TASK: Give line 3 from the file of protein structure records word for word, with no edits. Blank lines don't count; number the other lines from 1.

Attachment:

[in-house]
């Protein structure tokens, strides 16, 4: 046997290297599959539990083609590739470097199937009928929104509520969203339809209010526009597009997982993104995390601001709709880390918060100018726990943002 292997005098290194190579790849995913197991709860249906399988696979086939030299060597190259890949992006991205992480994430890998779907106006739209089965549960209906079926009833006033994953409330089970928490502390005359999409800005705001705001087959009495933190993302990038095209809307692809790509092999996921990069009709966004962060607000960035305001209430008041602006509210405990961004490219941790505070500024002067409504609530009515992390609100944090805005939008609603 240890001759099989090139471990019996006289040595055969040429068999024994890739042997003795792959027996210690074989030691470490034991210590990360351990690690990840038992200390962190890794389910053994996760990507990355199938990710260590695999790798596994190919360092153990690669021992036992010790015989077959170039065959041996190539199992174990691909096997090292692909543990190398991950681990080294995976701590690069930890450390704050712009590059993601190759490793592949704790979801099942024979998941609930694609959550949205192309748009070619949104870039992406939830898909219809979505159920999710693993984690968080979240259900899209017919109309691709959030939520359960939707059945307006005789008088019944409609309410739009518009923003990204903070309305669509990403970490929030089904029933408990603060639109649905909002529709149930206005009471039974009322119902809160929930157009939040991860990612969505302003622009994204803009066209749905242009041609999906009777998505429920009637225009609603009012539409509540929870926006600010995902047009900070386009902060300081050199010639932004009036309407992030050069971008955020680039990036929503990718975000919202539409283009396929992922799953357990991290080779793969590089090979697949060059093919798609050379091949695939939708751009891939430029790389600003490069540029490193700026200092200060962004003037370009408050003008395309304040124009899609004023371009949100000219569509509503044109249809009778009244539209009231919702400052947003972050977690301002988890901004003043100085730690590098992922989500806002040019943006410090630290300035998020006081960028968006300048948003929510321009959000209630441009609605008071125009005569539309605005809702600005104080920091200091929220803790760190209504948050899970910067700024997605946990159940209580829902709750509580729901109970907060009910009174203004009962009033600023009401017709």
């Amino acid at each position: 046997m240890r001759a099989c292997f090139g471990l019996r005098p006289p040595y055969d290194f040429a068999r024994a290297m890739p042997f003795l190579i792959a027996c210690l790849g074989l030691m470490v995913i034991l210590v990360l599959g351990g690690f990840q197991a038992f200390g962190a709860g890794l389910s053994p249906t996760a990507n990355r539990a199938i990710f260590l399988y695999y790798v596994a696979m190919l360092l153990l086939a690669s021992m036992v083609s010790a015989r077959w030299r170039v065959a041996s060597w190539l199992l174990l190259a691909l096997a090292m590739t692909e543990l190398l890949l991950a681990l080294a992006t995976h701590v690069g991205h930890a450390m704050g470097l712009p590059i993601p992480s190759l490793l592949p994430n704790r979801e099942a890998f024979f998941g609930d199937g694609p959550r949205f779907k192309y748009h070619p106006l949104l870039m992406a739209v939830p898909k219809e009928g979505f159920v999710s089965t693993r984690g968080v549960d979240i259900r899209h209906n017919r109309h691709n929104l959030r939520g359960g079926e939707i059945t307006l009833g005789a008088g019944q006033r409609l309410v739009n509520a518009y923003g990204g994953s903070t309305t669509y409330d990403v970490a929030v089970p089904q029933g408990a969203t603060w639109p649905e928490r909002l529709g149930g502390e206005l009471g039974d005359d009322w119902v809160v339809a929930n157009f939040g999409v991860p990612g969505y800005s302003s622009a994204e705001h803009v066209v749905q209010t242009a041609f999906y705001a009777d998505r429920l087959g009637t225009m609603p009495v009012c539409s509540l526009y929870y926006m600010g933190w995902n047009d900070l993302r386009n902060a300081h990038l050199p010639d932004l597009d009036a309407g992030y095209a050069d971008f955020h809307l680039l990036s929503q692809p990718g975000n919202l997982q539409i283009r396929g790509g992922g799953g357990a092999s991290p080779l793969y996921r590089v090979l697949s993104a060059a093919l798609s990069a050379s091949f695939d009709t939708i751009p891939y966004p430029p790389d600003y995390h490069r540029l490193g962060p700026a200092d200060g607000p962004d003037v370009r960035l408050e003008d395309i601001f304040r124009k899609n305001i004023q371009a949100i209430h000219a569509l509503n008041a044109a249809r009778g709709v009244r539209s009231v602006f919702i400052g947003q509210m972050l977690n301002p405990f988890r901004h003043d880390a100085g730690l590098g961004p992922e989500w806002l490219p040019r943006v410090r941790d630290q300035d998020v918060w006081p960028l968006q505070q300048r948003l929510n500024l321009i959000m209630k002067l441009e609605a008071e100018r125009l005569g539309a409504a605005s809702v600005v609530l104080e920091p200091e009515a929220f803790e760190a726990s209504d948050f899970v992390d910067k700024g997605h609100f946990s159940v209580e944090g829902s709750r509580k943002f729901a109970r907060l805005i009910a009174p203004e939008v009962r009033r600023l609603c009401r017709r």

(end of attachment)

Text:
């Amino acid at each position: 046997m240890r001759a099989c292997f090139g471990l019996r005098p006289p040595y055969d290194f040429a068999r024994a290297m890739p042997f003795l190579i792959a027996c210690l790849g074989l030691m470490v995913i034991l210590v990360l599959g351990g690690f990840q197991a038992f200390g962190a709860g890794l389910s053994p249906t996760a990507n990355r539990a199938i990710f260590l399988y695999y790798v596994a696979m190919l360092l153990l086939a690669s021992m036992v083609s010790a015989r077959w030299r170039v065959a041996s060597w190539l199992l174990l190259a691909l096997a090292m590739t692909e543990l190398l890949l991950a681990l080294a992006t995976h701590v690069g991205h930890a450390m704050g470097l712009p590059i993601p992480s190759l490793l592949p994430n704790r979801e099942a890998f024979f998941g609930d199937g694609p959550r949205f779907k192309y748009h070619p106006l949104l870039m992406a739209v939830p898909k219809e009928g979505f159920v999710s089965t693993r984690g968080v549960d979240i259900r899209h209906n017919r109309h691709n929104l959030r939520g359960g079926e939707i059945t307006l009833g005789a008088g019944q006033r409609l309410v739009n509520a518009y923003g990204g994953s903070t309305t669509y409330d990403v970490a929030v089970p089904q029933g408990a969203t603060w639109p649905e928490r909002l529709g149930g502390e206005l009471g039974d005359d009322w119902v809160v339809a929930n157009f939040g999409v991860p990612g969505y800005s302003s622009a994204e705001h803009v066209v749905q209010t242009a041609f999906y705001a009777d998505r429920l087959g009637t225009m609603p009495v009012c539409s509540l526009y929870y926006m600010g933190w995902n047009d900070l993302r386009n902060a300081h990038l050199p010639d932004l597009d009036a309407g992030y095209a050069d971008f955020h809307l680039l990036s929503q692809p990718g975000n919202l997982q539409i283009r396929g790509g992922g799953g357990a092999s991290p080779l793969y996921r590089v090979l697949s993104a060059a093919l798609s990069a050379s091949f695939d009709t939708i751009p891939y966004p430029p790389d600003y995390h490069r540029l490193g962060p700026a200092d200060g607000p962004d003037v370009r960035l408050e003008d395309i601001f304040r124009k899609n305001i004023q371009a949100i209430h000219a569509l509503n008041a044109a249809r009778g709709v009244r539209s009231v602006f919702i400052g947003q509210m972050l977690n301002p405990f988890r901004h003043d880390a100085g730690l590098g961004p992922e989500w806002l490219p040019r943006v410090r941790d630290q300035d998020v918060w006081p960028l968006q505070q300048r948003l929510n500024l321009i959000m209630k002067l441009e609605a008071e100018r125009l005569g539309a409504a605005s809702v600005v609530l104080e920091p200091e009515a929220f803790e760190a726990s209504d948050f899970v992390d910067k700024g997605h609100f946990s159940v209580e944090g829902s709750r509580k943002f729901a109970r907060l805005i009910a009174p203004e939008v009962r009033r600023l609603c009401r017709r």